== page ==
Apoorva Raagangal – a movie that turned the tables on how we perceived relationships. There was love that defied age and every constraint imposed by society. A youthful Kamal Haasan falls for a gracious, glowing middle-aged singer played by Srividya. Added to this, the director introduced an anti-hero, a man who till then was handing out tickets on a bus in Bangalore. If Kamal was the stage on which the concert played out, Rajinikanth was introduced as the apaswaram (wrong note). The difference in their characters was limited to the big screen; off it, despite numerous rumours to the contrary, the stars have remained steadfast friends and each other’s well-wishers.
After a spate of successes such as Moondru Mudichu, Avargal, 16 Vayadhiniley, Thappu Thaalangal, Ilamai Oonjalaadugiradhu and Ninaithaley Inikkum, they took a conscious decision to not work together, but it was not due to ego hassles or professional enmity. Reports dating back to that decade say Kamal felt that when both starred in the same film, the budget would go haywire, and remuneration would be split between them, benefiting neither. And so, while Rajinikanth went on to consolidate his position as a commercial star, banking on his stylish mannerisms, fiery eyes and angry young man persona, Kamal dabbled with a variety of subjects, playing a playboy, a dancer, a businessman, a village bumpkin, and more, with elan.
Over the years, fans of the two stars have clashed (if not physically, then during debates) on numerous occasions. When I, a child of the 70s, was growing up, one of the few questions asked through school and college was: ‘Are you a fan of Rajini or Kamal’? There was no option to choose both. It did not help that after going their separate ways, both had ‘festival’ releases, setting the stage for a clash at the turnstiles. In 1991, the battle at the Deepavali box office was particularly riveting. Rajinikanth was part of Mani Ratnam’s Thalapathi, co-starring Mammootty, and Kamal lent life to the experimental Gunaa. The former was a commercial hit, but the latter continues to be celebrated as a film that was too early for its time.
They explored other artistic avenues too. Rajini stopped with writing the script for just two two films, Valli and Baba. Kamal directed films such as Chachi 420, Hey Ram, Virumaandi and Vishwaroopam, and shows no signs of taking a step back. Sabaash Naidu too has been revived, we hear. Of late, he’s dabbled in television too, with Bigg Boss, and has earned a whole new set of fans who watch the show just for him.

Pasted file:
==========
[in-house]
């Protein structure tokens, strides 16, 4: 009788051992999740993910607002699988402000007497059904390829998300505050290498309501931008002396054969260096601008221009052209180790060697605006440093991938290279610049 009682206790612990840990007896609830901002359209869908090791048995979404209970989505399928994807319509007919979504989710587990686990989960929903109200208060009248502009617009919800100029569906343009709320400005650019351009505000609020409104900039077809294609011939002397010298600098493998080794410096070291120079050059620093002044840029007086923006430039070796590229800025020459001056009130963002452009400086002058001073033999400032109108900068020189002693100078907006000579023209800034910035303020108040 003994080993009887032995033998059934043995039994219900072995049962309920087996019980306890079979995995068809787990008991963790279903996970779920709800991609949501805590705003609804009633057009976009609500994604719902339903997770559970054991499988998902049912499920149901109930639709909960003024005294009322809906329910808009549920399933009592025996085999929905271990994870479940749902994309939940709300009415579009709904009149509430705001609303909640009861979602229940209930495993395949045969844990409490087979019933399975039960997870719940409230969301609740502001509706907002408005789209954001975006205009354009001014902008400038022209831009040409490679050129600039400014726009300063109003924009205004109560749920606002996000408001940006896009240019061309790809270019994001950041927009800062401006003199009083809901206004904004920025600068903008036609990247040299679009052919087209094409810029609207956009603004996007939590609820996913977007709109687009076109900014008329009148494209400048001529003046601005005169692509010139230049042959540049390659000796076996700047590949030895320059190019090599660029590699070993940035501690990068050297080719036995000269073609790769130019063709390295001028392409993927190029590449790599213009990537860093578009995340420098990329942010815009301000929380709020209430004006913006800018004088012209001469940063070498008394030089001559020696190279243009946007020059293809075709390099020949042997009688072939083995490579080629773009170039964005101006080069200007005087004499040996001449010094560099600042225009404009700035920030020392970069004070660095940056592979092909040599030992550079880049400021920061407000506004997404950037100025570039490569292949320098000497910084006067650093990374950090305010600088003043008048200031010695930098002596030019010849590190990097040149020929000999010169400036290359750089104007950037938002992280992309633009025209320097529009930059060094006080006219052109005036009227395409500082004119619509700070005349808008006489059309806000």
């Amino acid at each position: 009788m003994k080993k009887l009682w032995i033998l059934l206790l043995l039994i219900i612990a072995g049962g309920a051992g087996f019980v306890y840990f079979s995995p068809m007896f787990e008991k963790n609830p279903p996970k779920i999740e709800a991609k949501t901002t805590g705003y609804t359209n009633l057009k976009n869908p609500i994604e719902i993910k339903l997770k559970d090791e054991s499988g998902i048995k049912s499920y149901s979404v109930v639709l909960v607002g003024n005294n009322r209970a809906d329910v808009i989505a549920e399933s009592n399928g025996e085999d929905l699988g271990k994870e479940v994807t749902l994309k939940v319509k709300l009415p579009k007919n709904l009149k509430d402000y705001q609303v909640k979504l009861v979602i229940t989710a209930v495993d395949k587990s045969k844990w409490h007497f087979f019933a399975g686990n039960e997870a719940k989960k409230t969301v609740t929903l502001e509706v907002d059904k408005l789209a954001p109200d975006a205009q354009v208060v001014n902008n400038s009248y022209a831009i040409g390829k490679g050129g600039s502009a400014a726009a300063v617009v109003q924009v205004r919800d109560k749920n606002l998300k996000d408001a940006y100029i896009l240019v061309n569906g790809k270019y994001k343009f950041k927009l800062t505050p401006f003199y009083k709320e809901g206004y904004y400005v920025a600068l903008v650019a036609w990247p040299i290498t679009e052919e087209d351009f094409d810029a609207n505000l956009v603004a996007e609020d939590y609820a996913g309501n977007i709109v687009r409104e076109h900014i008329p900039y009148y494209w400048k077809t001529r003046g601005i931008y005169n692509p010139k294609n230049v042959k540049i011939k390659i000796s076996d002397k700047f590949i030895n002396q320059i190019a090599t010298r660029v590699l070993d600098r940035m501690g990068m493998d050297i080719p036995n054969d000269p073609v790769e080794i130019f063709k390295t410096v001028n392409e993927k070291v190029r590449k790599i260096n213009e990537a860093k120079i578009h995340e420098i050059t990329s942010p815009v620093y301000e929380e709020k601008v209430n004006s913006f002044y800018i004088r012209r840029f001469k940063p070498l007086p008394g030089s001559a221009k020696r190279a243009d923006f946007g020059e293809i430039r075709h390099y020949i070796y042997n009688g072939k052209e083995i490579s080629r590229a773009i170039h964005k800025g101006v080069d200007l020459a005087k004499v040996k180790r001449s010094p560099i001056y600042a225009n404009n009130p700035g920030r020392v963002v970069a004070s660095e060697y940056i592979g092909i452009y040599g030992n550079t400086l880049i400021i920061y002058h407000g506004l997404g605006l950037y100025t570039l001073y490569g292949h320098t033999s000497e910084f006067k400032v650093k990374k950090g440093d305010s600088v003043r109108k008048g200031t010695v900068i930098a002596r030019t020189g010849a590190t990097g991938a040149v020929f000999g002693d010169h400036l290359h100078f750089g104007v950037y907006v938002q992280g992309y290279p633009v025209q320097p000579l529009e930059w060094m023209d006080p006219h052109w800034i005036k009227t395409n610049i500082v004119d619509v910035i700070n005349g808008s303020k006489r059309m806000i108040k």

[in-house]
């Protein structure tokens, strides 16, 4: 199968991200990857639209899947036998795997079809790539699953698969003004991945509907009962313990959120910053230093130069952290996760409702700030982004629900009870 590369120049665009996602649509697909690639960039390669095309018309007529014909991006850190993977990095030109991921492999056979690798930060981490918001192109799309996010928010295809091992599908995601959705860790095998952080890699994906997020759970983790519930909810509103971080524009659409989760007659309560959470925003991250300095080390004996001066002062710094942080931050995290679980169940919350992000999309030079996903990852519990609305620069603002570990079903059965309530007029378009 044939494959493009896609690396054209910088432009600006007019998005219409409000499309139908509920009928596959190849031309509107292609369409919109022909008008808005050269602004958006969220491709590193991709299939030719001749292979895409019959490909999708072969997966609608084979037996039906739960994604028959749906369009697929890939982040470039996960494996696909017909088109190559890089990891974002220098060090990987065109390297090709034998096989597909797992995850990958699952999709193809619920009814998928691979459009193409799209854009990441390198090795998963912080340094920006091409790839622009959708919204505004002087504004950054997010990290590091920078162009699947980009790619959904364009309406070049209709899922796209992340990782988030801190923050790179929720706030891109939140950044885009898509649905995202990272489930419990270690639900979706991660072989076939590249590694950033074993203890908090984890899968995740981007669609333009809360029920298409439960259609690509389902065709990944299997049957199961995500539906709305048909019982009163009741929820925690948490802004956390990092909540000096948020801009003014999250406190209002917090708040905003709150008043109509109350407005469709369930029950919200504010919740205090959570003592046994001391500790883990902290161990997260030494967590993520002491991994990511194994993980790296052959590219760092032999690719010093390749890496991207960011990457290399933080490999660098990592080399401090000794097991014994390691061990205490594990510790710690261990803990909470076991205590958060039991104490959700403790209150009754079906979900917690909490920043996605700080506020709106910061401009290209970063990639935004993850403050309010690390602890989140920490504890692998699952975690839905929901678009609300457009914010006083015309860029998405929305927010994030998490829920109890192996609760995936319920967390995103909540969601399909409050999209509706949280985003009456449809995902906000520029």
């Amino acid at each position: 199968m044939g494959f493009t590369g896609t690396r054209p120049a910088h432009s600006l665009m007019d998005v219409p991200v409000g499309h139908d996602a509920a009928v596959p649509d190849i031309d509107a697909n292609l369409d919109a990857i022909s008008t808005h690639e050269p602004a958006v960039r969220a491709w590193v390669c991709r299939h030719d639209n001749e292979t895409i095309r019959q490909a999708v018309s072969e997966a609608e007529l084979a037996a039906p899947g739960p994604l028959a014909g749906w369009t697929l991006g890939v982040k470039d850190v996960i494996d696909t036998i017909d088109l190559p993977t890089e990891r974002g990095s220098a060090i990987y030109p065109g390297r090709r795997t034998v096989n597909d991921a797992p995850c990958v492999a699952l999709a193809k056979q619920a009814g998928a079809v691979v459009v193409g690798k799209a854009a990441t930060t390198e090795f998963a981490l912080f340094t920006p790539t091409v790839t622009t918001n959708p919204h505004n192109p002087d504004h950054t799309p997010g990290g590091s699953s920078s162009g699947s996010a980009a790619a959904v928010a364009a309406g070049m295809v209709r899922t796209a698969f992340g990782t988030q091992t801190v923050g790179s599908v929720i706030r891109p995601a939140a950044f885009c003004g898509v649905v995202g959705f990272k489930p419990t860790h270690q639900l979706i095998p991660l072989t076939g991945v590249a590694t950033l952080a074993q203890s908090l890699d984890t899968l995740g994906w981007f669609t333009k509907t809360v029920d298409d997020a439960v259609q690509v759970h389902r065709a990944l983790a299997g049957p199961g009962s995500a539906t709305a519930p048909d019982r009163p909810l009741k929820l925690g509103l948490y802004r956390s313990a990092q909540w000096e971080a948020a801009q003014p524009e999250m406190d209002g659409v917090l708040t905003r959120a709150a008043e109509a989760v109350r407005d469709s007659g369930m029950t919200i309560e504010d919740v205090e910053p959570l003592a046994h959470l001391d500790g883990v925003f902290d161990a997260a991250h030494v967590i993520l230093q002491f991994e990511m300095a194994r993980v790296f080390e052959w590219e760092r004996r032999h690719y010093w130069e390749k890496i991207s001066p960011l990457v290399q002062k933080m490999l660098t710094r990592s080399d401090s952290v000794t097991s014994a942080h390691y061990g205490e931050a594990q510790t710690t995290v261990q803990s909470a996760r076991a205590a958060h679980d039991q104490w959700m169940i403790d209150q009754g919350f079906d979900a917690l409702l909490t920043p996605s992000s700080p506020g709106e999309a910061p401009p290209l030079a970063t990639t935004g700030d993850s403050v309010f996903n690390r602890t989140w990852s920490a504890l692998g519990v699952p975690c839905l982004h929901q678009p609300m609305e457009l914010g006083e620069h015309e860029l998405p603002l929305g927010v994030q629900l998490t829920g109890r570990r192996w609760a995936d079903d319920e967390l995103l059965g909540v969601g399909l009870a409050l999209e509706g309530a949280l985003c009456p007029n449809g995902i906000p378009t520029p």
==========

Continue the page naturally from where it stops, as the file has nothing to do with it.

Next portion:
Over the years, even as they grew in strength, albeit on parallel tracks, the actors never hesitated to let the world know that behind the stars are two humans who are great friends. It helped that they came from the same school of acting — they were chiselled by the inimitable director, K Balachander. When they met their guru and the photos were released, stardom was left outside, and it was two eager students you could see. Which is why when rumour mongers keep speaking about enmity between the two, and a clash of interests, Mohan M, a close associate of KB for 27 years, and someone who’s seen both the stars up, close and personal, laughs.
For instance, last week, a common headline across websites and newspapers read thus: ‘Rajinikanth takes a dig at Kamal Haasan.’ This was during the inauguration of the Sivaji Ganesan memorial in Chennai. “In reality, Rajinikanth always considers Kamal his senior, almost an elder brother, when it comes to acting. He’s very clear about that. In fact, Balachander sir would tell Rajinikanth to watch Kamal act, so that he could learn. It’s irresponsible and unintelligent to consider his speech a slur on Kamal.”
Industry insiders say that the two stars are polite to a fault, and considerate of logistics when they have to attend a function. One person attends and leaves, then the next walks in. Not because they don’t want to be caught together, but because handling the rush can be problematic for the organiser.
Over the years, many might have tried to drive a wedge in their relationship, but would have invariably failed. “The best part about them,” says an insider in KB’s office, “is that they are brutally frank, and prefer clarifying issues right at the beginning. They will never let a conflict simmer and grow.”
Their mutual affection can be endearing. In an interview to The Quint, Kamal recalled Rajinikanth saying this of him: “He never let me fall. In 1983, when I wanted to leave everything behind it was Kamal who cajoled me back to the material world.”
Speaking at a memorial meeting for Chandra Hasan, Kamal’s brother, The Economic Times reported Rajinikanth as saying, “My friend Kamal Haasan doesn’t have the kind of money the actors of this generation have now. It’s an unfortunate fact that I need to admit. But he never cared about it, and the reason was Chandra Hasan. I’m concerned about how Kamal is going to take care of his hard-earned money without Chandra Hasan’s presence.”
With time, their children have worked with each other too. Rajini’s daughter Aishwarya directed Kamal’s progeny Shruti in her directorial debut 3.
Even now, when the two stars meet anywhere, you feel you see two friends meeting. There’s little artifice or show; just plain good-natured fondness for each other. You almost see the eager boys who were once students of KB Sir.
Irrespective of whether both stars go on to start political parties or plunge into active politics, like they’ve hinted, and sit on either side of the political fence, you can be sure that they will find a sweet spot where they will continue to bond as humans.